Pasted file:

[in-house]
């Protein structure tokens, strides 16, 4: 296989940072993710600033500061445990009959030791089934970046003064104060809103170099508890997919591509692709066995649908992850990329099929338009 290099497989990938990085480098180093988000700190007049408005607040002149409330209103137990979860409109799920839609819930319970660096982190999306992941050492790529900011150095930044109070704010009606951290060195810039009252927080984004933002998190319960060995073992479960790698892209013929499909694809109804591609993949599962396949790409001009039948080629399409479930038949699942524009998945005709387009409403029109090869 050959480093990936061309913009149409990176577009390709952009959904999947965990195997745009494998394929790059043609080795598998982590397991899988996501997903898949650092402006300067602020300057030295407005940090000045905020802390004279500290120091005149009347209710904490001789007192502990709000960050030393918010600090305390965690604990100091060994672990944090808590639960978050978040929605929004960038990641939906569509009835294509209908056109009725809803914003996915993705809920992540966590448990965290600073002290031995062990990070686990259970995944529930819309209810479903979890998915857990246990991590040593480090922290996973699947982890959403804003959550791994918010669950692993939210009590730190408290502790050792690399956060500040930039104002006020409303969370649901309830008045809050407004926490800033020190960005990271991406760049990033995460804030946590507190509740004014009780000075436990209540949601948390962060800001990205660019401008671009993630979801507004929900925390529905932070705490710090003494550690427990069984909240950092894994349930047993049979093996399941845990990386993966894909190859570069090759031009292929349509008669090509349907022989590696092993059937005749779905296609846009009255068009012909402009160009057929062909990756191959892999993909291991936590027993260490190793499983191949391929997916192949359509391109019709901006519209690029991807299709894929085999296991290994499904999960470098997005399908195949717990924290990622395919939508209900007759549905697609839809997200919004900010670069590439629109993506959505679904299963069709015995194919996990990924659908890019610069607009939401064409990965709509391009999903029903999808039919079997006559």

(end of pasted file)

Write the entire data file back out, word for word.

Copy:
[in-house]
């Protein structure tokens, strides 16, 4: 296989940072993710600033500061445990009959030791089934970046003064104060809103170099508890997919591509692709066995649908992850990329099929338009 290099497989990938990085480098180093988000700190007049408005607040002149409330209103137990979860409109799920839609819930319970660096982190999306992941050492790529900011150095930044109070704010009606951290060195810039009252927080984004933002998190319960060995073992479960790698892209013929499909694809109804591609993949599962396949790409001009039948080629399409479930038949699942524009998945005709387009409403029109090869 050959480093990936061309913009149409990176577009390709952009959904999947965990195997745009494998394929790059043609080795598998982590397991899988996501997903898949650092402006300067602020300057030295407005940090000045905020802390004279500290120091005149009347209710904490001789007192502990709000960050030393918010600090305390965690604990100091060994672990944090808590639960978050978040929605929004960038990641939906569509009835294509209908056109009725809803914003996915993705809920992540966590448990965290600073002290031995062990990070686990259970995944529930819309209810479903979890998915857990246990991590040593480090922290996973699947982890959403804003959550791994918010669950692993939210009590730190408290502790050792690399956060500040930039104002006020409303969370649901309830008045809050407004926490800033020190960005990271991406760049990033995460804030946590507190509740004014009780000075436990209540949601948390962060800001990205660019401008671009993630979801507004929900925390529905932070705490710090003494550690427990069984909240950092894994349930047993049979093996399941845990990386993966894909190859570069090759031009292929349509008669090509349907022989590696092993059937005749779905296609846009009255068009012909402009160009057929062909990756191959892999993909291991936590027993260490190793499983191949391929997916192949359509391109019709901006519209690029991807299709894929085999296991290994499904999960470098997005399908195949717990924290990622395919939508209900007759549905697609839809997200919004900010670069590439629109993506959505679904299963069709015995194919996990990924659908890019610069607009939401064409990965709509391009999903029903999808039919079997006559």